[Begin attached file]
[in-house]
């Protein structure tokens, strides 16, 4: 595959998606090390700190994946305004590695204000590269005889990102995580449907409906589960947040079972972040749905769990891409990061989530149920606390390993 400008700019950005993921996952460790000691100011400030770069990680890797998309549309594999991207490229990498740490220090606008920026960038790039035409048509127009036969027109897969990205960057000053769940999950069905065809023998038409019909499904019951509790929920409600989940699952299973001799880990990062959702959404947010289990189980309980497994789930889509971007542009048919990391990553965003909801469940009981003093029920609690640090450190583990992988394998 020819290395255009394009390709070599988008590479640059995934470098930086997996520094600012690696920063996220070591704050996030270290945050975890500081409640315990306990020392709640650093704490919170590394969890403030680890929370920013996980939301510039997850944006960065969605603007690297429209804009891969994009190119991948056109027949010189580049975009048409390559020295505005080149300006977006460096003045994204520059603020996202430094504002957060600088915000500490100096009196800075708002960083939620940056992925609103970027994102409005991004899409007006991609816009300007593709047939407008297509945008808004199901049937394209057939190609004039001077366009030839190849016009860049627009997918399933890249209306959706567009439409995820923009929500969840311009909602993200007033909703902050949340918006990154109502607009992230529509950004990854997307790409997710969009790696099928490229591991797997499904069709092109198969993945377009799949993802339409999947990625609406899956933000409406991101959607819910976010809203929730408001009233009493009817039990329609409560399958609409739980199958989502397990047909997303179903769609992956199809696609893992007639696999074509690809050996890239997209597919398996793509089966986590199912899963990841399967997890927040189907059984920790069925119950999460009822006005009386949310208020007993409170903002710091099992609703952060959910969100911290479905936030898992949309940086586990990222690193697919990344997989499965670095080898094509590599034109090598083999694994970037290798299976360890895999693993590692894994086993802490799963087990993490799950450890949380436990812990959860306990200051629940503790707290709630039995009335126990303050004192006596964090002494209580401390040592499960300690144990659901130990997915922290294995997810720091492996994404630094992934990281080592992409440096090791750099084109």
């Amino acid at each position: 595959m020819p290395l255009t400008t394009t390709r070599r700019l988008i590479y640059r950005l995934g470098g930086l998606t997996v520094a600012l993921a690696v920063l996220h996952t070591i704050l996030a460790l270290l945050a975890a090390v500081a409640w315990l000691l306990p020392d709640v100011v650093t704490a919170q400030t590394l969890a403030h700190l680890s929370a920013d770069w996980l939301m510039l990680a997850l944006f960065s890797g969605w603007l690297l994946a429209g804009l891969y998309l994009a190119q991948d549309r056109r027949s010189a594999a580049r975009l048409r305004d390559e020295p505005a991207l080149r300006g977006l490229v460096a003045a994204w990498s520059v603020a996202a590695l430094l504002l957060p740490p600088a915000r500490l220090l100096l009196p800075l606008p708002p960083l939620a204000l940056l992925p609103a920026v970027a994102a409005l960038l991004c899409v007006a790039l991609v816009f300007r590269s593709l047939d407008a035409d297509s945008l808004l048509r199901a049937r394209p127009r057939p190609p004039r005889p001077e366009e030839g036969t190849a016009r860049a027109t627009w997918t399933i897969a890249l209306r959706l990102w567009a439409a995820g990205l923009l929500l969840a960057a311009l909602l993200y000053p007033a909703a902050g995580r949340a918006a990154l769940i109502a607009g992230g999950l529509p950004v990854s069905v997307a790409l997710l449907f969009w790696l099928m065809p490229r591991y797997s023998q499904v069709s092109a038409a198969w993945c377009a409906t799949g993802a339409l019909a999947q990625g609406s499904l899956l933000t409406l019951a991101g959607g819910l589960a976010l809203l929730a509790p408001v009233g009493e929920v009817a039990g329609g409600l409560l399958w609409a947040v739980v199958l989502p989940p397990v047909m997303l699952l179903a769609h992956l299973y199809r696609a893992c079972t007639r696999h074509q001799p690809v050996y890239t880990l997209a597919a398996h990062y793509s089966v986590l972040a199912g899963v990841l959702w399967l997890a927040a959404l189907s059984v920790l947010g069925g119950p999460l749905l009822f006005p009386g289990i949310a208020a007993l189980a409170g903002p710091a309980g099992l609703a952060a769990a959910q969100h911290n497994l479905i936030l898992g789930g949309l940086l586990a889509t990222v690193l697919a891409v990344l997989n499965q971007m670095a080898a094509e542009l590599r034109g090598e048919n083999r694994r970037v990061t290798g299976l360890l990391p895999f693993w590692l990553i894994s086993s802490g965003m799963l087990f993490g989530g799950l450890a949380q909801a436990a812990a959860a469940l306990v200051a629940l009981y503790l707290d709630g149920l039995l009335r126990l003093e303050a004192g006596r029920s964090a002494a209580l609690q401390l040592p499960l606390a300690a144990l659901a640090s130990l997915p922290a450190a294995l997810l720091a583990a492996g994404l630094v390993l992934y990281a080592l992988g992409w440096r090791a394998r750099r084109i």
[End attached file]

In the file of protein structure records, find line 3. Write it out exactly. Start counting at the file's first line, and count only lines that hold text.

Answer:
């Amino acid at each position: 595959m020819p290395l255009t400008t394009t390709r070599r700019l988008i590479y640059r950005l995934g470098g930086l998606t997996v520094a600012l993921a690696v920063l996220h996952t070591i704050l996030a460790l270290l945050a975890a090390v500081a409640w315990l000691l306990p020392d709640v100011v650093t704490a919170q400030t590394l969890a403030h700190l680890s929370a920013d770069w996980l939301m510039l990680a997850l944006f960065s890797g969605w603007l690297l994946a429209g804009l891969y998309l994009a190119q991948d549309r056109r027949s010189a594999a580049r975009l048409r305004d390559e020295p505005a991207l080149r300006g977006l490229v460096a003045a994204w990498s520059v603020a996202a590695l430094l504002l957060p740490p600088a915000r500490l220090l100096l009196p800075l606008p708002p960083l939620a204000l940056l992925p609103a920026v970027a994102a409005l960038l991004c899409v007006a790039l991609v816009f300007r590269s593709l047939d407008a035409d297509s945008l808004l048509r199901a049937r394209p127009r057939p190609p004039r005889p001077e366009e030839g036969t190849a016009r860049a027109t627009w997918t399933i897969a890249l209306r959706l990102w567009a439409a995820g990205l923009l929500l969840a960057a311009l909602l993200y000053p007033a909703a902050g995580r949340a918006a990154l769940i109502a607009g992230g999950l529509p950004v990854s069905v997307a790409l997710l449907f969009w790696l099928m065809p490229r591991y797997s023998q499904v069709s092109a038409a198969w993945c377009a409906t799949g993802a339409l019909a999947q990625g609406s499904l899956l933000t409406l019951a991101g959607g819910l589960a976010l809203l929730a509790p408001v009233g009493e929920v009817a039990g329609g409600l409560l399958w609409a947040v739980v199958l989502p989940p397990v047909m997303l699952l179903a769609h992956l299973y199809r696609a893992c079972t007639r696999h074509q001799p690809v050996y890239t880990l997209a597919a398996h990062y793509s089966v986590l972040a199912g899963v990841l959702w399967l997890a927040a959404l189907s059984v920790l947010g069925g119950p999460l749905l009822f006005p009386g289990i949310a208020a007993l189980a409170g903002p710091a309980g099992l609703a952060a769990a959910q969100h911290n497994l479905i936030l898992g789930g949309l940086l586990a889509t990222v690193l697919a891409v990344l997989n499965q971007m670095a080898a094509e542009l590599r034109g090598e048919n083999r694994r970037v990061t290798g299976l360890l990391p895999f693993w590692l990553i894994s086993s802490g965003m799963l087990f993490g989530g799950l450890a949380q909801a436990a812990a959860a469940l306990v200051a629940l009981y503790l707290d709630g149920l039995l009335r126990l003093e303050a004192g006596r029920s964090a002494a209580l609690q401390l040592p499960l606390a300690a144990l659901a640090s130990l997915p922290a450190a294995l997810l720091a583990a492996g994404l630094v390993l992934y990281a080592l992988g992409w440096r090791a394998r750099r084109i």